int() 24 times slower then long() in Python 2.3
james at logicalprogression.net
Wed Jul 14 14:13:55 CEST 2004
On Wednesday 14 July 2004 12:28 pm, paolo veronelli wrote:
> On Wed, 14 Jul 2004 11:08:16 +0100, James Henderson wrote:
> > I think you should look at PEP 237 "Unifying Long Integers and Integers"
> > - it
> > may even reassure you. As Peter Hansen has already hinted in reply to
> > another of your messages, Python is in the process of unifying longs and
> > ints.
> > It used to be that calling int() on a big number gave an exception -
> > perhaps a
> > more Pythonic version of your requested giving the wrong result - and now
> > that it doesn't I suppose there is a sense in which the current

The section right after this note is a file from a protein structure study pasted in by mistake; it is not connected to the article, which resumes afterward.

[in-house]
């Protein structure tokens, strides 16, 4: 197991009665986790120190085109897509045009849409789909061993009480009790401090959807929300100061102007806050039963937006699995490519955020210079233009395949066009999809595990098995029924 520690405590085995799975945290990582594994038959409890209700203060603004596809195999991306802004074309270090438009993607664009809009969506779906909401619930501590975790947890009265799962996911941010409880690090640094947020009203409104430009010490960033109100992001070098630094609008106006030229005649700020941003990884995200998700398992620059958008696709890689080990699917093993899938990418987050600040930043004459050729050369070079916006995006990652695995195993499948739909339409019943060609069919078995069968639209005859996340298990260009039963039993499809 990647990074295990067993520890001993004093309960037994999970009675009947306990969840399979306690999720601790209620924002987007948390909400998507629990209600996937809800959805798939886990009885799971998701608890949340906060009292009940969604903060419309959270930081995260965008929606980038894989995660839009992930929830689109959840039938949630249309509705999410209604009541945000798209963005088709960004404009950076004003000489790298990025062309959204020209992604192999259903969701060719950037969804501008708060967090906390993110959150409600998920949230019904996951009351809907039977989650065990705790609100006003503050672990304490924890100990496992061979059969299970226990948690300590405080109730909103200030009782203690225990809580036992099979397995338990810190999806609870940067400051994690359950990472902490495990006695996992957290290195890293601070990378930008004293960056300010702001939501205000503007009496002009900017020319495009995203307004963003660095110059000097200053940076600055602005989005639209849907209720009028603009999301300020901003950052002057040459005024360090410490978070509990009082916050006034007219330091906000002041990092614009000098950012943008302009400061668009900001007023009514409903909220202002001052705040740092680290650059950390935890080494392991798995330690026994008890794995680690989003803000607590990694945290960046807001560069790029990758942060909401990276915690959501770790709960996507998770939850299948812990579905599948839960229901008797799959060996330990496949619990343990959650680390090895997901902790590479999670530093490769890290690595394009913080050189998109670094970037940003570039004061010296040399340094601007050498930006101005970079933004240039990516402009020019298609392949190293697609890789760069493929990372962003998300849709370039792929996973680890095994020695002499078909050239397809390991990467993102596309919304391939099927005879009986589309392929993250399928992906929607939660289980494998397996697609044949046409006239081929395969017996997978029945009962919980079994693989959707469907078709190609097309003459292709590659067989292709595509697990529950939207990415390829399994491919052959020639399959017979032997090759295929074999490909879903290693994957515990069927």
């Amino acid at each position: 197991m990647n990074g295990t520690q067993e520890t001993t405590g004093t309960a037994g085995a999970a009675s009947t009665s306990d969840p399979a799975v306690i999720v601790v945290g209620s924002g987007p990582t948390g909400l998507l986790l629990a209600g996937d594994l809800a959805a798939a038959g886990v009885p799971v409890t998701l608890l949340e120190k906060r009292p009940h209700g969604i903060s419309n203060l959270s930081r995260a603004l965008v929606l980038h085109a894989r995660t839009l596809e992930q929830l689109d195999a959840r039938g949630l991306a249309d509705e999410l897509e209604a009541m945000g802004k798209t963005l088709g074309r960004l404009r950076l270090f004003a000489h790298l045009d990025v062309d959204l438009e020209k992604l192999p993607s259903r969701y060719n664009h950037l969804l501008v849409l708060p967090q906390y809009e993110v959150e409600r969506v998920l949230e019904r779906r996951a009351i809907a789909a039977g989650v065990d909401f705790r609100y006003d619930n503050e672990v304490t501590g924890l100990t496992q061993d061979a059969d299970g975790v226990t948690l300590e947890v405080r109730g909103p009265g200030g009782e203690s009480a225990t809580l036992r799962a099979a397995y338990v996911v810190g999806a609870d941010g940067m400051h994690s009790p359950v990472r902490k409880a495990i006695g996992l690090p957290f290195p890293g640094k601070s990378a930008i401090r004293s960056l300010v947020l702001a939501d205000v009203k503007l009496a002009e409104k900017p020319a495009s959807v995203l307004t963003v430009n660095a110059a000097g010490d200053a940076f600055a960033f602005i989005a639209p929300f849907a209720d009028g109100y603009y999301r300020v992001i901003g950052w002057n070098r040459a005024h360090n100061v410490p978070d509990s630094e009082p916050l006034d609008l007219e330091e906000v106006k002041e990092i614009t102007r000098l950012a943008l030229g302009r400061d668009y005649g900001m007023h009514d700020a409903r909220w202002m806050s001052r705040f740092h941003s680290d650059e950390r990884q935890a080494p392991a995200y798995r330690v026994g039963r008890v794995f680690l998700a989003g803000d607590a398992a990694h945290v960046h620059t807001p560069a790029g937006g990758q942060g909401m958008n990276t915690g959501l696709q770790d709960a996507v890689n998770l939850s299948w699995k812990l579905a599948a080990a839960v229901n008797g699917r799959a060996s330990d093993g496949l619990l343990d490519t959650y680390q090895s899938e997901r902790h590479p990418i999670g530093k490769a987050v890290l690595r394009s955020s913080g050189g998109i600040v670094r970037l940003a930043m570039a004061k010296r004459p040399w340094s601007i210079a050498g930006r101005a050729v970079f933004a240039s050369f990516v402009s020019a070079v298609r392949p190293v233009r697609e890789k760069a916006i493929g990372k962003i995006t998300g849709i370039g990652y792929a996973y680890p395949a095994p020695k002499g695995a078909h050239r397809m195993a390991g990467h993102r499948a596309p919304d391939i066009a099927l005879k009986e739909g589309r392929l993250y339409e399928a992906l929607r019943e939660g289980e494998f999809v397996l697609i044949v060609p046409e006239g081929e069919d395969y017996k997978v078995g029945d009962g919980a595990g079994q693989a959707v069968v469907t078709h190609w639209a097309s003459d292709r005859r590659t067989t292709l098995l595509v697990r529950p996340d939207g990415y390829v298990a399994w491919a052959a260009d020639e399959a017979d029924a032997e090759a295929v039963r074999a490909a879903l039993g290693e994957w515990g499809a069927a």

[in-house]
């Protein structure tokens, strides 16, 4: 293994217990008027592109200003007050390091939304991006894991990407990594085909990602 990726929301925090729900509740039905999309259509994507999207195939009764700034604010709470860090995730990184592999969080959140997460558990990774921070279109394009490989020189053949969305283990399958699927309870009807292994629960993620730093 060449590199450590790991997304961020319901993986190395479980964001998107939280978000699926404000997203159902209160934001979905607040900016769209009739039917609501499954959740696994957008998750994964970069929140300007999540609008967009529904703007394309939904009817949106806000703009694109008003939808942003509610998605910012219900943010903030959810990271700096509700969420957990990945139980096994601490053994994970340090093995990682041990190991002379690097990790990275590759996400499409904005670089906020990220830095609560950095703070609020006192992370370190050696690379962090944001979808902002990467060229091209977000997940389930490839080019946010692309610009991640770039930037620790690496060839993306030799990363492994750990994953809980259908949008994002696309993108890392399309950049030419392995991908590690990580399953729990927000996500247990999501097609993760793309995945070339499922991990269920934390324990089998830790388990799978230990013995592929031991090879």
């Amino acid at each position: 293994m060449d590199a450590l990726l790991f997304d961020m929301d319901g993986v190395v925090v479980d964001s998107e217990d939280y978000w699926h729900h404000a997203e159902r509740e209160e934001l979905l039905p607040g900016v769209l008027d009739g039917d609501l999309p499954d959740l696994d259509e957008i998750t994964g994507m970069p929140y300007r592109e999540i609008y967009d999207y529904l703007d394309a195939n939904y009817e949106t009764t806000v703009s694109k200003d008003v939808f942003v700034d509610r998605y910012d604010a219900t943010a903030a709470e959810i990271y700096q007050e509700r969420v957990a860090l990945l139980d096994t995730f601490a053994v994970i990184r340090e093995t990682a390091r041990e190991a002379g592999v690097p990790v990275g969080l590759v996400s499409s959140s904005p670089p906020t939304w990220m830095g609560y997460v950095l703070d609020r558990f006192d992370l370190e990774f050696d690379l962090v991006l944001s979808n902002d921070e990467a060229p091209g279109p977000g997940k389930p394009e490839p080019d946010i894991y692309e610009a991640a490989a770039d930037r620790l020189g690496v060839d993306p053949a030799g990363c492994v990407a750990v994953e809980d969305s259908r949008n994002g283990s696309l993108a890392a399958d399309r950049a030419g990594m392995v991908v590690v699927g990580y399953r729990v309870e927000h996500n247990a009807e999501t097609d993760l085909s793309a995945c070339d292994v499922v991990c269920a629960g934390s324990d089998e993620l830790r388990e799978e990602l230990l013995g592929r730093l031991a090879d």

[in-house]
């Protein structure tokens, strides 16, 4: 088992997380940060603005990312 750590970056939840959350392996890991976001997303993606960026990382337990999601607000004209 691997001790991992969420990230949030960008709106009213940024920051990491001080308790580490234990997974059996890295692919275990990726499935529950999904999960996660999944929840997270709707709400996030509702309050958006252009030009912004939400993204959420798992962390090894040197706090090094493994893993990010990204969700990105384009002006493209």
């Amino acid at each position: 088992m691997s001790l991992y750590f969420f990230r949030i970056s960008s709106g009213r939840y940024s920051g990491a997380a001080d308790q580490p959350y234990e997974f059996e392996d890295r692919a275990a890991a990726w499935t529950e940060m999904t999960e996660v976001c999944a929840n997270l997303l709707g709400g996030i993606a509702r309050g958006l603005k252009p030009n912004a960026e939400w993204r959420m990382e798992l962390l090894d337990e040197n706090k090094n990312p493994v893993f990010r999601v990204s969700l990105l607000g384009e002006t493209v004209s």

> > distinction
> > between ints and longs is "unmeaningful" from the user's point of view
> > (it's
> > not meaningless under the hood of course). According to the PEP the
> > decision
> > to keep two types was that it:
> > is far easier to implement, is backwards
> > compatible at the C API level, and in addition can be implemented
> > partially as a transitional measure.
> > Perhaps you thing that ints and longs should not be unified but I won't
> > start
> > arguing till you come out and say it. :)
> > James
> I don't want to change any way the base of PEP 237,but this kind of
> flaw is a problem and it's possible to be the first of a long list.
> It's good to know, always ,why we pay a price.Better an Error then a ghost
> is itself the cause of the flaw.
> Python is fast ,this is why I use it.Anyone has a different goal in using
> Regards Paolino
I actually agree it's a shame that even ignored warnings have such a
performance impact but at least these warnings are scheduled to be removed
sometime in Python 2.4 (they're still there in 2.4a1 though). Apparently
they were added for "those concerned about extreme backwards compatibility".
James Henderson, Logical Progression Ltd
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